Belgian scientists discover a way to prevent SARS-CoV-2 virus
Published in the journal Nature Communications, this is the world’s first study to uncover the virus’ entry mechanism SARS-CoV-2 enter cells, and open up great prospects for the production of a spray-on antiviral drug that can kill the virus in the event of infection or high-risk exposure.
In fact, so far there has been no really effective treatment against the SARS-CoV-2 virus, which always threatens to recur in one form or another at some point. Well aware that developing an antiviral to prevent infection requires a better understanding of the exact mechanisms at the molecular level, the team from UCLouvain’s Institute of Molecular Science and Technology – led by Dr. Lead scientist David Alsteens – has been conducting research for two years now on the entry mechanism of the SARS-CoV-2 virus.
Scientists used atomic force microscopy to study the interaction between sialic acid (AS), the sugar residues found on the cell surface, and the spike protein of SARS-CoV-2.
According to scientists, all cells are covered with sugar residues, which play a role in promoting cell recognition. This allows viruses to more easily identify their target, and uses this as an attachment point to help them enter host cells and initiate an infection.
UCLouvain researchers focused on a variant of these sugars that interacts with the spike protein more strongly than other sugars, and they found the “key” that allows the virus to enter cell.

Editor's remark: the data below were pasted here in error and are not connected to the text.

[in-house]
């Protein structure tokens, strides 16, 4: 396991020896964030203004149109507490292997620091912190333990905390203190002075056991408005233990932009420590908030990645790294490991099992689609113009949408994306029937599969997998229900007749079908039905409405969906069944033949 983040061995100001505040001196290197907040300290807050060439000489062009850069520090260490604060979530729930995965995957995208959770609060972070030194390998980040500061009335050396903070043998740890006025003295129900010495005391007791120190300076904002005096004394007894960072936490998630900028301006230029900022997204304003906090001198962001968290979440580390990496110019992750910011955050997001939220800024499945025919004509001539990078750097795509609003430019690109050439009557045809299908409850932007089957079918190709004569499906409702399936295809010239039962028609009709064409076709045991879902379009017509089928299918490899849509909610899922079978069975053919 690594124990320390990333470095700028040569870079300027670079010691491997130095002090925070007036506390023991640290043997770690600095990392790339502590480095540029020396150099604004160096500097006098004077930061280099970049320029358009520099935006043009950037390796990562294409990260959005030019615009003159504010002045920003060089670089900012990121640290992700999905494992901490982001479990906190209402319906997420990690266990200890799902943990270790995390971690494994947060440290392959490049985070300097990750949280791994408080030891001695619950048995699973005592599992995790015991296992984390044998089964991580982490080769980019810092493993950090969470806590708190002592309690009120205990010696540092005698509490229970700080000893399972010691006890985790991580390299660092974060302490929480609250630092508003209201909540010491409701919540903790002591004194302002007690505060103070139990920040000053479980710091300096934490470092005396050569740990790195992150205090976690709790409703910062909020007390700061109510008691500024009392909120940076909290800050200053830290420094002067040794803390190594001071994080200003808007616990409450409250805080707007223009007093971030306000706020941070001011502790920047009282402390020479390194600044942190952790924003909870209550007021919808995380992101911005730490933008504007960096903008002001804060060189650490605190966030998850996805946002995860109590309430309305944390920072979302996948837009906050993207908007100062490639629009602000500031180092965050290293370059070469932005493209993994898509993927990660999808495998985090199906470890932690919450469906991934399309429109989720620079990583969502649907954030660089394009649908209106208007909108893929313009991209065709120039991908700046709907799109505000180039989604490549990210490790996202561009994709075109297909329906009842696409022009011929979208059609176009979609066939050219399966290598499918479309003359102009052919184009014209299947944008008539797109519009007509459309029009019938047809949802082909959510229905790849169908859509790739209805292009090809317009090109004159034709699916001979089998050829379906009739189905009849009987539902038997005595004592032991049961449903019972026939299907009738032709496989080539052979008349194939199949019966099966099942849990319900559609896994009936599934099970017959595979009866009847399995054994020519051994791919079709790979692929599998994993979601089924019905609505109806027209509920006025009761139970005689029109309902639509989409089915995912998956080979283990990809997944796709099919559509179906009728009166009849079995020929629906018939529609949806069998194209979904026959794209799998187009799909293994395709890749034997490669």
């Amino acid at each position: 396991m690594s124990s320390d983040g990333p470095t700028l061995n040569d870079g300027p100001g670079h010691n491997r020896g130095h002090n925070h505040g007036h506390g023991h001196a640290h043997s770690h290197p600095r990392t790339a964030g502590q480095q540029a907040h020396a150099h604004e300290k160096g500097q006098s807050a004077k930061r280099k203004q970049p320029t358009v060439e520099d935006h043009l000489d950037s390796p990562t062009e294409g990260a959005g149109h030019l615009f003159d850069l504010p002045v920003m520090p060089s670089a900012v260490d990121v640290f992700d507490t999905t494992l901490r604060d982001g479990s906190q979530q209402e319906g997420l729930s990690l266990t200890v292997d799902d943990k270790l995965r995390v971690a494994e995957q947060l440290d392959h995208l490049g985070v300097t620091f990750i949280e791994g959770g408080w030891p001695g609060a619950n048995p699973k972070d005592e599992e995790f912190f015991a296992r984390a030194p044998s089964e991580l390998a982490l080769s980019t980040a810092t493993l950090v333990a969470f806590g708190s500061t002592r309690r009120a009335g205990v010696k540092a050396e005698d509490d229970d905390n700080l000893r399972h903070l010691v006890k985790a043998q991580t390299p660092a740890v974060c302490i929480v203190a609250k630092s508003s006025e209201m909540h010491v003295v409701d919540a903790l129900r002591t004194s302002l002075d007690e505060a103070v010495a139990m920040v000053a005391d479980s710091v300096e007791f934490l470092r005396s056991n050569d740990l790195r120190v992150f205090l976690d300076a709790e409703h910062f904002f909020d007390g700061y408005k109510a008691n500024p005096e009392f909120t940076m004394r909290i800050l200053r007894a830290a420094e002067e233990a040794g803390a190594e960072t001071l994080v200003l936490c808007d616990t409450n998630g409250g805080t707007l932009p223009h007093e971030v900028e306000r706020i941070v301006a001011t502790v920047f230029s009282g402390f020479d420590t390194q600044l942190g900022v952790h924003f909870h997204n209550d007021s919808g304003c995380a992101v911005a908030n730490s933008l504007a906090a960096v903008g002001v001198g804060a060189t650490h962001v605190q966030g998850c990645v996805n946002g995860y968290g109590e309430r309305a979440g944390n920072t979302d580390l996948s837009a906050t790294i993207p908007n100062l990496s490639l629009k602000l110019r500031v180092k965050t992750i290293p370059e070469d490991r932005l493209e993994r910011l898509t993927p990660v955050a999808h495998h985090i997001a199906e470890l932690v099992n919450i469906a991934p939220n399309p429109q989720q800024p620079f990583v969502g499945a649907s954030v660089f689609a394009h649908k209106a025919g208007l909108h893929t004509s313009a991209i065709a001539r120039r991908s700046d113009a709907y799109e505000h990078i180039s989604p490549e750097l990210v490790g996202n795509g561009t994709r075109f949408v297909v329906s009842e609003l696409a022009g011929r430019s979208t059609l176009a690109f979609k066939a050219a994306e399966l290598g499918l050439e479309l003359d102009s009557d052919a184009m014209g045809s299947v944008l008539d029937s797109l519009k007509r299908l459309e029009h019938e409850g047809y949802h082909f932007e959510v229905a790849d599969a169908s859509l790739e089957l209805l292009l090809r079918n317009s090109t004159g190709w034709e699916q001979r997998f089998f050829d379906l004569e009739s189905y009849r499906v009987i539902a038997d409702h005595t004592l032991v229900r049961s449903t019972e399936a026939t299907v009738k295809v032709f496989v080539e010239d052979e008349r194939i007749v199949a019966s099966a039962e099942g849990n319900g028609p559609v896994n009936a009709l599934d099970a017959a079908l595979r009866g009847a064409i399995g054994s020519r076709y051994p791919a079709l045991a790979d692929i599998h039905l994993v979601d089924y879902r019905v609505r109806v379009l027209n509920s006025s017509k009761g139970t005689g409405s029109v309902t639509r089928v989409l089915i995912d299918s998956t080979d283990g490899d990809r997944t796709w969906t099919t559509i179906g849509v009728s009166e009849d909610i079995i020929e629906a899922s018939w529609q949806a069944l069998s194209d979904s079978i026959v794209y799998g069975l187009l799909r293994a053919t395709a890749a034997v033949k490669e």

According to scientists, because viruses are made up of a series of mutated proteins, the suckers allow them to attach to cells and eventually get inside. The more “keys” the virus finds, the better it can interact with the cell and the larger the “door” will open. Therefore, it is important to find out how the virus manages to multiply the entry keys.
To do this, the scientists blocked the attachment points of the spike protein and thus eliminated any interaction with the cell surface. To do this, one of the conditions is that the interaction between the virus and the inhibitor must be stronger than the interaction between the virus and the cell.
Professor David Alsteens explains: “We have shown that multivalent structures (or glycoclusters) with more 9-O-acetylated sialic acid on their surfaces can also prevent binding rather than infection. SARS-CoV-2”. If viruses do not attach to cells, they lose their ability to enter and die within 1 hour to 5 hours. Thanks to this blockage, the infection is prevented.
Scientists say the discovery has the advantage of working on viruses, independent of mutations, and will demonstrate the same in the future, against other viruses with similar binding factors. UCLouvain scientists will perform tests on mice to apply the way to block the viruses’ binding and see if they work in this organism.
According to the researchers, this result will allow the development of an antiviral agent from these sugars, to be used in spray form, for cases of COVID-19 infection or at high risk of infection due to COVID-19. have been in contact with an infected person.
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